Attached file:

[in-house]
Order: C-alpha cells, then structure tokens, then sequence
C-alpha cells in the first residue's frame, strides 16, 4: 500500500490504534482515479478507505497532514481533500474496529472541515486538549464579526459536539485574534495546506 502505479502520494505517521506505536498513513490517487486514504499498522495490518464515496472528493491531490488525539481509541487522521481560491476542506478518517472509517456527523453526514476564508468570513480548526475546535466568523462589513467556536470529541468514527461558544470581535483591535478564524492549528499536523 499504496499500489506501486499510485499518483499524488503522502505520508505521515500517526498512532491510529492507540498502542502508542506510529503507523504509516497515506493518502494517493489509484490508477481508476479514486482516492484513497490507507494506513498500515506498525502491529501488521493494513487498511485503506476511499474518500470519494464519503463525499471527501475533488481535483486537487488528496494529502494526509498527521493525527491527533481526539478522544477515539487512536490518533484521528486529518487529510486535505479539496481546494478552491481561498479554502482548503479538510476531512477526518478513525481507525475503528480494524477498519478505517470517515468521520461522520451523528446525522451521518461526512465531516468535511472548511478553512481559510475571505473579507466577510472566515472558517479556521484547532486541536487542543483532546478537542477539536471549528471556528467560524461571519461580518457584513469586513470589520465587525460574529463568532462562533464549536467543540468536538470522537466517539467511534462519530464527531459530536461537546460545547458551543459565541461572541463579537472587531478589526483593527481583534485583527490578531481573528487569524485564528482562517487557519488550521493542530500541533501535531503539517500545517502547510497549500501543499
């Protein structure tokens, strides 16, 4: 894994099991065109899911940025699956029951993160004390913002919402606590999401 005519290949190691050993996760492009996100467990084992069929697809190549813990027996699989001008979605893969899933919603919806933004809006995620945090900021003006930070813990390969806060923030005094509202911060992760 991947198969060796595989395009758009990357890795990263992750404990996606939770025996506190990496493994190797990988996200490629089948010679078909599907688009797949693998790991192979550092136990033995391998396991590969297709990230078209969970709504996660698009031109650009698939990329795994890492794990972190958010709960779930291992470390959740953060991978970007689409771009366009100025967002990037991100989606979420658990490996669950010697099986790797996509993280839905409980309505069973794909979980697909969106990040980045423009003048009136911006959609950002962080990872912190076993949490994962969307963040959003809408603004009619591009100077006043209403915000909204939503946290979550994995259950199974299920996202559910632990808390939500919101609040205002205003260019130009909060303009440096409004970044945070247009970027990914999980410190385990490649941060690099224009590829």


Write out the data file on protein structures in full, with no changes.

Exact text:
[in-house]
Order: C-alpha cells, then structure tokens, then sequence
C-alpha cells in the first residue's frame, strides 16, 4: 500500500490504534482515479478507505497532514481533500474496529472541515486538549464579526459536539485574534495546506 502505479502520494505517521506505536498513513490517487486514504499498522495490518464515496472528493491531490488525539481509541487522521481560491476542506478518517472509517456527523453526514476564508468570513480548526475546535466568523462589513467556536470529541468514527461558544470581535483591535478564524492549528499536523 499504496499500489506501486499510485499518483499524488503522502505520508505521515500517526498512532491510529492507540498502542502508542506510529503507523504509516497515506493518502494517493489509484490508477481508476479514486482516492484513497490507507494506513498500515506498525502491529501488521493494513487498511485503506476511499474518500470519494464519503463525499471527501475533488481535483486537487488528496494529502494526509498527521493525527491527533481526539478522544477515539487512536490518533484521528486529518487529510486535505479539496481546494478552491481561498479554502482548503479538510476531512477526518478513525481507525475503528480494524477498519478505517470517515468521520461522520451523528446525522451521518461526512465531516468535511472548511478553512481559510475571505473579507466577510472566515472558517479556521484547532486541536487542543483532546478537542477539536471549528471556528467560524461571519461580518457584513469586513470589520465587525460574529463568532462562533464549536467543540468536538470522537466517539467511534462519530464527531459530536461537546460545547458551543459565541461572541463579537472587531478589526483593527481583534485583527490578531481573528487569524485564528482562517487557519488550521493542530500541533501535531503539517500545517502547510497549500501543499
């Protein structure tokens, strides 16, 4: 894994099991065109899911940025699956029951993160004390913002919402606590999401 005519290949190691050993996760492009996100467990084992069929697809190549813990027996699989001008979605893969899933919603919806933004809006995620945090900021003006930070813990390969806060923030005094509202911060992760 991947198969060796595989395009758009990357890795990263992750404990996606939770025996506190990496493994190797990988996200490629089948010679078909599907688009797949693998790991192979550092136990033995391998396991590969297709990230078209969970709504996660698009031109650009698939990329795994890492794990972190958010709960779930291992470390959740953060991978970007689409771009366009100025967002990037991100989606979420658990490996669950010697099986790797996509993280839905409980309505069973794909979980697909969106990040980045423009003048009136911006959609950002962080990872912190076993949490994962969307963040959003809408603004009619591009100077006043209403915000909204939503946290979550994995259950199974299920996202559910632990808390939500919101609040205002205003260019130009909060303009440096409004970044945070247009970027990914999980410190385990490649941060690099224009590829």